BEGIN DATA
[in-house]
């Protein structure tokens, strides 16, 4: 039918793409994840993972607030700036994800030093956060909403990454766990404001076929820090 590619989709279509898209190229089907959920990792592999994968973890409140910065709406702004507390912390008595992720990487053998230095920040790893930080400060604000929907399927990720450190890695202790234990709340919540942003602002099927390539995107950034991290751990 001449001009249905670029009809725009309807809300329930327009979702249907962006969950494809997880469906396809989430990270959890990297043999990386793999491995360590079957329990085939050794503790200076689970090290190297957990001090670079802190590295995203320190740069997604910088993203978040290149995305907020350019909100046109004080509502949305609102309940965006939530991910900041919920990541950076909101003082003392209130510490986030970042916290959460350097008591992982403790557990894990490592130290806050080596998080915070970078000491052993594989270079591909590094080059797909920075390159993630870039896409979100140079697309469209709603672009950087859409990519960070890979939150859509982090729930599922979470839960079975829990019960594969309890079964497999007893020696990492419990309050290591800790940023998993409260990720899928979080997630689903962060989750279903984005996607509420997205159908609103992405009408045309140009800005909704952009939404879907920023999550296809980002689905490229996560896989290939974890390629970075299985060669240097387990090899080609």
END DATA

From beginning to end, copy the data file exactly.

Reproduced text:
[in-house]
């Protein structure tokens, strides 16, 4: 039918793409994840993972607030700036994800030093956060909403990454766990404001076929820090 590619989709279509898209190229089907959920990792592999994968973890409140910065709406702004507390912390008595992720990487053998230095920040790893930080400060604000929907399927990720450190890695202790234990709340919540942003602002099927390539995107950034991290751990 001449001009249905670029009809725009309807809300329930327009979702249907962006969950494809997880469906396809989430990270959890990297043999990386793999491995360590079957329990085939050794503790200076689970090290190297957990001090670079802190590295995203320190740069997604910088993203978040290149995305907020350019909100046109004080509502949305609102309940965006939530991910900041919920990541950076909101003082003392209130510490986030970042916290959460350097008591992982403790557990894990490592130290806050080596998080915070970078000491052993594989270079591909590094080059797909920075390159993630870039896409979100140079697309469209709603672009950087859409990519960070890979939150859509982090729930599922979470839960079975829990019960594969309890079964497999007893020696990492419990309050290591800790940023998993409260990720899928979080997630689903962060989750279903984005996607509420997205159908609103992405009408045309140009800005909704952009939404879907920023999550296809980002689905490229996560896989290939974890390629970075299985060669240097387990090899080609």